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Propagation Mechanisms for Government Spending Shocks: A Bayesian Comparison

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  • Anna Kormilitsina

    () (Southern Methodist University)

  • Sarah Zubairy

    () (Texas A&M University)

Abstract

The inability of a simple real business cycle model to predict a rise in consumption in response to increased government expenditures, observed in many empirical studies, has stimulated the development of alternative theories of government spending shocks. Using the Bayesian approach, we evaluate the quantitative performance of five extant models, and find that neither of the considered transmission mechanisms for government spending helps improve the fit of the baseline model. Moreover, we find that consumption decreases in all estimated models in response to a rise in government spending.

Suggested Citation

  • Anna Kormilitsina & Sarah Zubairy, 2016. "Propagation Mechanisms for Government Spending Shocks: A Bayesian Comparison," Departmental Working Papers 1608, Southern Methodist University, Department of Economics.
  • Handle: RePEc:smu:ecowpa:1608
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    1. repec:eee:dyncon:v:81:y:2017:i:c:p:140-161 is not listed on IDEAS
    2. Patrick Fève & Jean-Guillaume Sahuc, 2015. "On the size of the government spending multiplier in the euro area," Oxford Economic Papers, Oxford University Press, vol. 67(3), pages 531-552.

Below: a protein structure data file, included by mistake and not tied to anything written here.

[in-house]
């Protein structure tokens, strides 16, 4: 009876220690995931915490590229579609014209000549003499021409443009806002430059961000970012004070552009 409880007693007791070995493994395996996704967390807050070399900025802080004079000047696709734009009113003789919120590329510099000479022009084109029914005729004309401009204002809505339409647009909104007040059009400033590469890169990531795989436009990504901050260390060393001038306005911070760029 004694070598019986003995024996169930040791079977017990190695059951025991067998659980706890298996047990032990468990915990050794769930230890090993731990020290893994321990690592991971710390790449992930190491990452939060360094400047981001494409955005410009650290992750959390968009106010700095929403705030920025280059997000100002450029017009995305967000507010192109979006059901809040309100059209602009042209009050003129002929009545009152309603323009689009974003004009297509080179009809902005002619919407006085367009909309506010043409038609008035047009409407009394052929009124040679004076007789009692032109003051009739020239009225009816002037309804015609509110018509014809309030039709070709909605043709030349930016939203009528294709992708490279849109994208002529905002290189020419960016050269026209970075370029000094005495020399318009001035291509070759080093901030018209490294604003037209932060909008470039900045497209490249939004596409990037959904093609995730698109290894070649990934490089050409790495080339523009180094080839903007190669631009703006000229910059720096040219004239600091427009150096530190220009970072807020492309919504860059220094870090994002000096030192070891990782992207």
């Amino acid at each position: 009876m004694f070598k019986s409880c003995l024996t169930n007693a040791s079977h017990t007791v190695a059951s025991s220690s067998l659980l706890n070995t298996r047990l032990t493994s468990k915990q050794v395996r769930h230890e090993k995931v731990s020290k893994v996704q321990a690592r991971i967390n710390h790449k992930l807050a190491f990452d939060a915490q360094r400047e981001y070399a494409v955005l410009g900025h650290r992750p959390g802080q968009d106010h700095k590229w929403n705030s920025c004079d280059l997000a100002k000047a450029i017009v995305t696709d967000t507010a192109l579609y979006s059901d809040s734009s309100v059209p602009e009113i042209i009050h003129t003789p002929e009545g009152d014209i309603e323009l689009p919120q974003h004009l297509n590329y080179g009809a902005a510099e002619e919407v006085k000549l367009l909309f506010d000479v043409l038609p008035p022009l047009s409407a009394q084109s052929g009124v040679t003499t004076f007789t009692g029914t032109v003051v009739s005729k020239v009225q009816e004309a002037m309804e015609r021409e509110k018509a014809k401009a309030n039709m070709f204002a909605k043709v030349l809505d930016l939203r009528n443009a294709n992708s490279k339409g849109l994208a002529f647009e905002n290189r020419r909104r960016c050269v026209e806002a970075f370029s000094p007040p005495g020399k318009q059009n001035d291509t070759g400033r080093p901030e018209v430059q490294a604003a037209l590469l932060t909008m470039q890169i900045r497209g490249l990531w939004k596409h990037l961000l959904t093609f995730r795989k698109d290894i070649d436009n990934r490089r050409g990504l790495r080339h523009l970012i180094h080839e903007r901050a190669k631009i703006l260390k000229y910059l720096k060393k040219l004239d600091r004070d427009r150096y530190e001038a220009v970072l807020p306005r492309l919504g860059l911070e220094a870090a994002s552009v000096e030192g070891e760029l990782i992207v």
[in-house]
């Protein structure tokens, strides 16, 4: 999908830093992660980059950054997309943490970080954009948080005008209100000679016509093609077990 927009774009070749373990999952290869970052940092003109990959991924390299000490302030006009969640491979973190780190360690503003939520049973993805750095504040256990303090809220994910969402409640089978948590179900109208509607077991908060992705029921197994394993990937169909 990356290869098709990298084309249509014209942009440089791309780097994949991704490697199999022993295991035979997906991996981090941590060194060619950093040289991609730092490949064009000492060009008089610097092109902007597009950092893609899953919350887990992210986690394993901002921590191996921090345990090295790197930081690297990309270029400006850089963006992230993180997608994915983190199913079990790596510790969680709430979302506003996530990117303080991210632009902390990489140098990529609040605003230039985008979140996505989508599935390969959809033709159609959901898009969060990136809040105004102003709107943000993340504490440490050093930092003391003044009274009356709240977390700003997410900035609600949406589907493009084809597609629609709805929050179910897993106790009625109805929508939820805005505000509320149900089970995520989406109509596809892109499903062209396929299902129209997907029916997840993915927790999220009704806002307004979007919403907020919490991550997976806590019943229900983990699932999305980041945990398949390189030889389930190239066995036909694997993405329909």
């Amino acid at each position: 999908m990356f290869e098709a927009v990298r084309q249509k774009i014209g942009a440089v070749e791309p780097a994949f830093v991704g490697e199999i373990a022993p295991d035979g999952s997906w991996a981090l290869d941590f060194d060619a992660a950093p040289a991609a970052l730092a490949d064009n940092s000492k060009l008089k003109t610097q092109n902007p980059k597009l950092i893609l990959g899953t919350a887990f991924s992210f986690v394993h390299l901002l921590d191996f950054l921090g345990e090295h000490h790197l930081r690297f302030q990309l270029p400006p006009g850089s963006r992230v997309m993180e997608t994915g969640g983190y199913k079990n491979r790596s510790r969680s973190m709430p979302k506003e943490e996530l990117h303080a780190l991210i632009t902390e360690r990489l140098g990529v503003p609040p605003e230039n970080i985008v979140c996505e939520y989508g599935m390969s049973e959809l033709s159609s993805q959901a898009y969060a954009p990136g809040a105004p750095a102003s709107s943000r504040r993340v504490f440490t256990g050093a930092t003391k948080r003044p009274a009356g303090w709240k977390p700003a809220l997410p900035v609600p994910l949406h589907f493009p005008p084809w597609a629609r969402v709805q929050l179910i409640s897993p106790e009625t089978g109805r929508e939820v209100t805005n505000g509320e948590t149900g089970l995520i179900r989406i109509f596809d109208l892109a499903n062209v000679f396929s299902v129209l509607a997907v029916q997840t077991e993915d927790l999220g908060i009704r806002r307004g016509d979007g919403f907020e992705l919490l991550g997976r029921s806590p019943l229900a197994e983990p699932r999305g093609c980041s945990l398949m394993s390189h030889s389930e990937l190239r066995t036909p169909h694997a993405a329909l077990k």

3. Nooman Rebei, 2017. "Evaluating Changes in the Transmission Mechanism of Government Spending Shocks," IMF Working Papers 17/49, International Monetary Fund.
    4. Albonico, Alice & Paccagnini, Alessia & Tirelli, Patrizio, 2017. "Great recession, slow recovery and muted fiscal policies in the US," Journal of Economic Dynamics and Control, Elsevier, vol. 81(C), pages 140-161.
    5. Anna Kormilitsina, 2016. "Is Government Spending Predetermined? A Test of Identification for Fiscal Policy Shocks," Departmental Working Papers 1607, Southern Methodist University, Department of Economics.
    6. Cristiano Cantore & Paul Levine & Giovanni Melina, 2014. "Deep versus superficial habit: It’s all in the persistence," School of Economics Discussion Papers 0714, School of Economics, University of Surrey.
    7. Régis Barnichon & Christian Matthes, 2016. "Understanding the size of the government spending multiplier: It's in the sign," Economics Working Papers 1555, Department of Economics and Business, Universitat Pompeu Fabra.

    More about this item

    Keywords

    government spending shock; Bayesian comparison; transmission mechanism; deep habits; rule of thumb consumers;

    JEL classification:

    • E32 - Macroeconomics and Monetary Economics - - Prices, Business Fluctuations, and Cycles - - - Business Fluctuations; Cycles
    • C11 - Mathematical and Quantitative Methods - - Econometric and Statistical Methods and Methodology: General - - - Bayesian Analysis: General
    • E62 - Macroeconomics and Monetary Economics - - Macroeconomic Policy, Macroeconomic Aspects of Public Finance, and General Outlook - - - Fiscal Policy

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